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Beginner

Dual ASA Dual ISP failover configuration

Hello,

I inherited a network with two Cisco ASA 5540's, one connected to the primary ISP and the other connected to the backup ISP. Each ASA has a connection to three switches on the three remaining interfaces. See the diagram below for more details.

As I found out yesterday when our primary circuit went down, the manual failover procedure that the previous admin implemented does not work. I believe he set it up using OSPF, but I am not that familiar with it and I was not able to get it to work properly. I am looking to resolve this and implement failover in a simpler matter, but I'm not quite a network expert and I don't know where to start. Do I want Active/Active, Active/Standby, or is there another method to set this up?

Our ISPs don't support BGP, which is fine IMO. In the event of a failover, I don't mind having to change DNS records for in-bound stuff. I just want a way to be able to easily failover to the backup ISP. Anyone have any suggestions of where to start with this? Thanks

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Highlighted
Beginner

Can you describe the way the

Can you describe the way the manual failover should work?

Is there any failover currently configured between the firewalls?

Is the OSPF on the firewalls?

Highlighted
Beginner

The manual procedure works by

The manual procedure works by shutting down the outside interface on the production firewall. There is then a route set to point to the secondary firewall (10.255.255.27)

Perimeter# sh route | inc 0.0.0.0

Gateway of last resort is 10.255.255.27 to network 0.0.0.0

O*E2 0.0.0.0 0.0.0.0 [110/20] via 10.255.255.27, 0:00:27, internal

I see OSPF on the firewalls:

Primary

router ospf 1

 router-id 10.1.0.1

 network 10.255.255.8 255.255.255.248 area 1

 network 10.255.255.16 255.255.255.248 area 3

 network 10.255.255.24 255.255.255.248 area 0

 log-adj-changes

 redistribute connected subnets

 default-information originate

Secondary

router ospf 1

 router-id 10.1.0.94

 network 10.255.255.8 255.255.255.248 area 1

 network 10.255.255.16 255.255.255.248 area 3

 network 10.255.255.24 255.255.255.248 area 0

 network 10.255.255.92 255.255.255.252 area 2

 log-adj-changes

 redistribute connected subnets

 default-information originate metric 20

and on my switches:

Server switch

router ospf 1

 router-id 10.1.0.53

 log-adjacency-changes

 redistribute connected subnets

 network 10.255.255.8 0.0.0.3 area 1

 network 10.255.255.40 0.0.0.3 area 1

internal switch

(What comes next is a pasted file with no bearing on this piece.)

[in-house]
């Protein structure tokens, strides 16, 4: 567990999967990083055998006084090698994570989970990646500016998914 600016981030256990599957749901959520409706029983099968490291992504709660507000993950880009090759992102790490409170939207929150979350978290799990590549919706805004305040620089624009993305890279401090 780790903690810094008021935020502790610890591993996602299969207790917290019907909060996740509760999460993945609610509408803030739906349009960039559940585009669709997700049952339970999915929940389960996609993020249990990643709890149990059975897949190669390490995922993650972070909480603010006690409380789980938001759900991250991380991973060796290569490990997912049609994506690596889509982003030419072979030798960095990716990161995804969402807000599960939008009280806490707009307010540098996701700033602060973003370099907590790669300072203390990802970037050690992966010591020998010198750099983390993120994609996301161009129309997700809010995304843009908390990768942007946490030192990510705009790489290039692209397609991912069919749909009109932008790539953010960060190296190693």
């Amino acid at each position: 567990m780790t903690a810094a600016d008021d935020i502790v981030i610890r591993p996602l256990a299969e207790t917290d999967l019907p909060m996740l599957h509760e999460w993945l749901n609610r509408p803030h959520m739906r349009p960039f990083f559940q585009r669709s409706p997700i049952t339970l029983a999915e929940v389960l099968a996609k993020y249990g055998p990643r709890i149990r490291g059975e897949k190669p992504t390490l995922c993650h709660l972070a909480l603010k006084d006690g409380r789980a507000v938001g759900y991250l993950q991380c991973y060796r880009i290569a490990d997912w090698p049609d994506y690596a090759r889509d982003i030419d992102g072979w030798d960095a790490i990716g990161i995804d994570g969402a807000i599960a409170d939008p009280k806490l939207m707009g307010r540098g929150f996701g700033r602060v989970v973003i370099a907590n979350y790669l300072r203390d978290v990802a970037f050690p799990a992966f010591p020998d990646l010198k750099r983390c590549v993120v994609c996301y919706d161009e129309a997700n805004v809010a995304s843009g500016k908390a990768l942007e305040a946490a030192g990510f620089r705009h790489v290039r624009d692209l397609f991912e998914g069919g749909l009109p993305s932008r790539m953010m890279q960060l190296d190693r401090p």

router ospf 1

 router-id 10.1.0.17

 log-adjacency-changes

 redistribute static subnets

 network 10.255.255.24 0.0.0.7 area 0

 

I'm just not really sure what any of this means...

Highlighted
Beginner

i don't know that the ospf

i don't know that the ospf configs mean anything for failover, but the idea of ospf is that if you lose a router (or firewall if it is running ospf), you have a good route to any needed destination using the remaining routers.

Failover is designed to make sure you have a good path outside in case you lose a firewall.

If your firewalls are configured such that each traffic moving interface across both firewalls is on the same subnet, you can use active-standby failover.  In my experience, this requires a router to be placed between your firewalls and the ISP router, which would allow your outside interfaces to be placed on the same subnet.

I haven't had a chance to run active-active, but the idea there is more load balancing.

The link below will help with setting up failover.

link

 

The link below will help explain how OSPF works.

link

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Hall of Fame Guru

The way this is most commonly

The way this is most commonly done is by having the two ASAs (assuming single context) in an Active-Standby HA pair. Each ASA has two outside interfaces (they could be subinterfaces on a trunk if your physical interfaces are otherwise spoken for). One of the outside interfaces goes to ISP A and one to ISP B. It is usually best to make those connections via a switch as most ISPs only give you a single physical interface.

You then set a static default route (with tracking option) to ISP A. You set a second static default route (with a higher admin distance) to ISP B. You use them in conjunction with an IP sla operation that tests reachability of some upstream resource (a remote site, public DNS etc.). If the isp sla fails, the tracking option in the first default route causes it to be removed and the ASAs start sending all outbound traffic via the second ISP.

Cisco has an old (but still relevant) configuration guide showing this in detail. Link